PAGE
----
It is an exciting and historic development for an African American to be elected president of the United States. People still alive can remember when racial segregation was enforced by law in some states.
Racial discrimination has not been completely erased and pockets of bigotry remain in this country. For a country that had to fight a bloody war to eliminate slavery to elect an African American to the highest office in the land is deeply significant, and should have an impact in the rest of the world as well.
We have not moved beyond race in this country, but we have moved a long way.
Now the question is how Barack Obama will govern. He will be well-advised to govern as he campaigned, from somewhere close to the center of the American political spectrum. Whether he can do so is the question.
The narrative some of his opponents have pushed, that Barack Obama is a dangerous radical who will weaken America abroad and impose a near-socialist agenda domestically, did not resonate with the electorate. But there were reasons — attitudes expressed in his autobiography, associations with the likes of the Rev. Wright and Bill Ayers that were closer than he was willing to acknowledge — to believe the closet radical scenario was possible. And he has no record of successful bipartisan activity.
Yet his political career (such as it is) and the way he campaigned suggest a pragmatic centrist, someone with the capacity to unite people, to listen to views that may differ from his own, to seek consensus, rather than an ideologue. His campaign also suggests significant organizational abilities. And that will be the most constructive way for him to govern.
It might not be easy for several reasons. He will have a strongly Democratic Congress whose leaders are ready for a strong policy lurch to the left. Many of his supporters will not be satisfied if he does not deliver nationalized health care within weeks of taking office. And many who opposed his election will be ready to pounce on anything he does as being proof that he is really the caricature they imagined.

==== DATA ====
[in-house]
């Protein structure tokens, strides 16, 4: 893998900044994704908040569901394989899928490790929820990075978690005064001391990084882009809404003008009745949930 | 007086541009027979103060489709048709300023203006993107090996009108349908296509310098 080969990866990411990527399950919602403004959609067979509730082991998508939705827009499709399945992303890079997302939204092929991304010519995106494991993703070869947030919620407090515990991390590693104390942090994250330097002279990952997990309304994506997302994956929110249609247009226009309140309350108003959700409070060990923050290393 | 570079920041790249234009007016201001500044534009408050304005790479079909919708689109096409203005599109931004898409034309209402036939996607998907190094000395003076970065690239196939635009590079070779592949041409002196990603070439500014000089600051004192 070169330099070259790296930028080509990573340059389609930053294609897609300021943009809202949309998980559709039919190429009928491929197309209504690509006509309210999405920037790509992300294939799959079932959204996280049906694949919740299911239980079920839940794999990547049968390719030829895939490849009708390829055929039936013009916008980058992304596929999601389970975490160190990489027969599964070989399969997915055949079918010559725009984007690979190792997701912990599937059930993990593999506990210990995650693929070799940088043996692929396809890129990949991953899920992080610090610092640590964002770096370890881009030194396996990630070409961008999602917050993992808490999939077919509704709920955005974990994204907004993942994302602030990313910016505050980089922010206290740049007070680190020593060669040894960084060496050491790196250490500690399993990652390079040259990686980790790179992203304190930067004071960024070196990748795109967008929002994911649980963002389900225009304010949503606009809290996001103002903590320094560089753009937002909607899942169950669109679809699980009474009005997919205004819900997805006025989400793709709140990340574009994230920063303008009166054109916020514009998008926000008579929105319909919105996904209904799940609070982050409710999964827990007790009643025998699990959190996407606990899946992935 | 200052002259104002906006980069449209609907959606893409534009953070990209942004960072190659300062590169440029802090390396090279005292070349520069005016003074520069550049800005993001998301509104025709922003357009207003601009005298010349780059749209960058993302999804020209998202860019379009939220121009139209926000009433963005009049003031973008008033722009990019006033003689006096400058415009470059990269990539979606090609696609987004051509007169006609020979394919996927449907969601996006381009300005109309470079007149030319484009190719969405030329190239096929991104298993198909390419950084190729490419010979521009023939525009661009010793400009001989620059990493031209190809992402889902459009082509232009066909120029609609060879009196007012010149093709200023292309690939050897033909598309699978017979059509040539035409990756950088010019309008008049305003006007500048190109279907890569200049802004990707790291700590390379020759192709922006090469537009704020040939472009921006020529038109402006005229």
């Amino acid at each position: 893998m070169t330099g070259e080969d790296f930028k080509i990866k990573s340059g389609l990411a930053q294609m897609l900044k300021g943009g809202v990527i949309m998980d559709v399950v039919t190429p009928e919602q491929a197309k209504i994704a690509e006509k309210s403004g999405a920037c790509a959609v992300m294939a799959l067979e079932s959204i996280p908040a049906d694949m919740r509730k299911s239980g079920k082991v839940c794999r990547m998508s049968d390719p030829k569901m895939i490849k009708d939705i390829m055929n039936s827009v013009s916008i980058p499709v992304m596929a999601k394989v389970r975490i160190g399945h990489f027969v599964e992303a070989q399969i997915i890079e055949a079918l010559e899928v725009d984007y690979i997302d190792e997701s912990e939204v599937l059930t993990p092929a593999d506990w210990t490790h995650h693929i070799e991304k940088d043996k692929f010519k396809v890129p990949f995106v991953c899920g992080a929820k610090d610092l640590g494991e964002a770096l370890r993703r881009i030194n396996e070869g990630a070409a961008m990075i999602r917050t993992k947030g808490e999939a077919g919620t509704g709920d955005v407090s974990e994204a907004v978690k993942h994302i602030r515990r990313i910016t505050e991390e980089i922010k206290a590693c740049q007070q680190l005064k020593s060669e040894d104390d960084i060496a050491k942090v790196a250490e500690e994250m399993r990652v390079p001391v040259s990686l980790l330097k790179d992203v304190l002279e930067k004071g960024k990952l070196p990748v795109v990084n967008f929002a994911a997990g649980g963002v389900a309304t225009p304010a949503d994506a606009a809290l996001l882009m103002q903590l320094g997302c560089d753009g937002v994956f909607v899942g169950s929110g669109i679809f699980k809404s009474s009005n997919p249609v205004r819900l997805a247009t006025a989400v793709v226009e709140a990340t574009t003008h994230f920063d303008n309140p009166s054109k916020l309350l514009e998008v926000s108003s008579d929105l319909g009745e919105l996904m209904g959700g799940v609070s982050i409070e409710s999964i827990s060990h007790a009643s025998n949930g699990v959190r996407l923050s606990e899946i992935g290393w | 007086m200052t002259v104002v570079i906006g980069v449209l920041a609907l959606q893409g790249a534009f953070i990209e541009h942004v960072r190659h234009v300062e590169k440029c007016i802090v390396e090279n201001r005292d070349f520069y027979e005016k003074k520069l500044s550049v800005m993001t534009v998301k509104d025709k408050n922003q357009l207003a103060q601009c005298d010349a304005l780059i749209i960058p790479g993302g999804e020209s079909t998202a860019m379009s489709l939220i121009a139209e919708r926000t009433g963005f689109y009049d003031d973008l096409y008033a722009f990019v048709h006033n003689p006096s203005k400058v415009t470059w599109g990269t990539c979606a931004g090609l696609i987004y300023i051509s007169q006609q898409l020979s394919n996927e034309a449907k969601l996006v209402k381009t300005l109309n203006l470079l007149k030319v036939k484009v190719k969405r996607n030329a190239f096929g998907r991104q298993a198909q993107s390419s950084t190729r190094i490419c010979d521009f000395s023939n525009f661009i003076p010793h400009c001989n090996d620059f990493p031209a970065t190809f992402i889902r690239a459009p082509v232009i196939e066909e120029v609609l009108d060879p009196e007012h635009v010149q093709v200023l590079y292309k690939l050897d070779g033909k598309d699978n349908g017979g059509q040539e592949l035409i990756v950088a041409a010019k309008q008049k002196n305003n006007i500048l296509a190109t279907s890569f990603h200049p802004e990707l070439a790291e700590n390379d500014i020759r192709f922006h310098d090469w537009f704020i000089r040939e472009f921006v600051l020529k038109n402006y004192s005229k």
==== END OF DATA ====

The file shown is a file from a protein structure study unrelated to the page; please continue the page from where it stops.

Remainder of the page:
Thus he would be well advised to do what many presidents, from FDR to JFK, have done in the past: to appoint members of the other party to key positions in his administration. Many have suggested retaining Robert Gates as Secretary of Defense. Among others who come to mind are Indiana’s Sen. Richard Lugar or retiring Nebraska Sen. Chuck Hagel. Perhaps former Secretary of State Colin Powell might return to government. Perhaps Sen. John McCain, who delivered such a gracious and generous concession speech, might be prevailed upon to serve.
Not only good politics but circumstances suggest a modest approach to radical change. President-elect Obama has two active wars to deal with,
and new challenges will no doubt arise. Resolving Iraq will not be easy. Afghanistan, graveyard of several empires, may be even more difficult.
Recent events — the Russo-Georgian war, the international financial crisis — have shown that multilateralism, the standard answer for modern “liberal” observers in international affairs, is a frail reed.
Domestically, the financial crisis has led to vast expenditures, the results of which will not be known for months or even years. This, along with recognition of the danger of destroying the market system while trying to rein it in, will constrain President Obama’s ability to make some of the radical changes some of his supporters hope for.
A modest agenda — maybe “change you can achieve” — and a bipartisan approach will be good politics and good policy. It will be interesting to see how he approaches the daunting problems before him.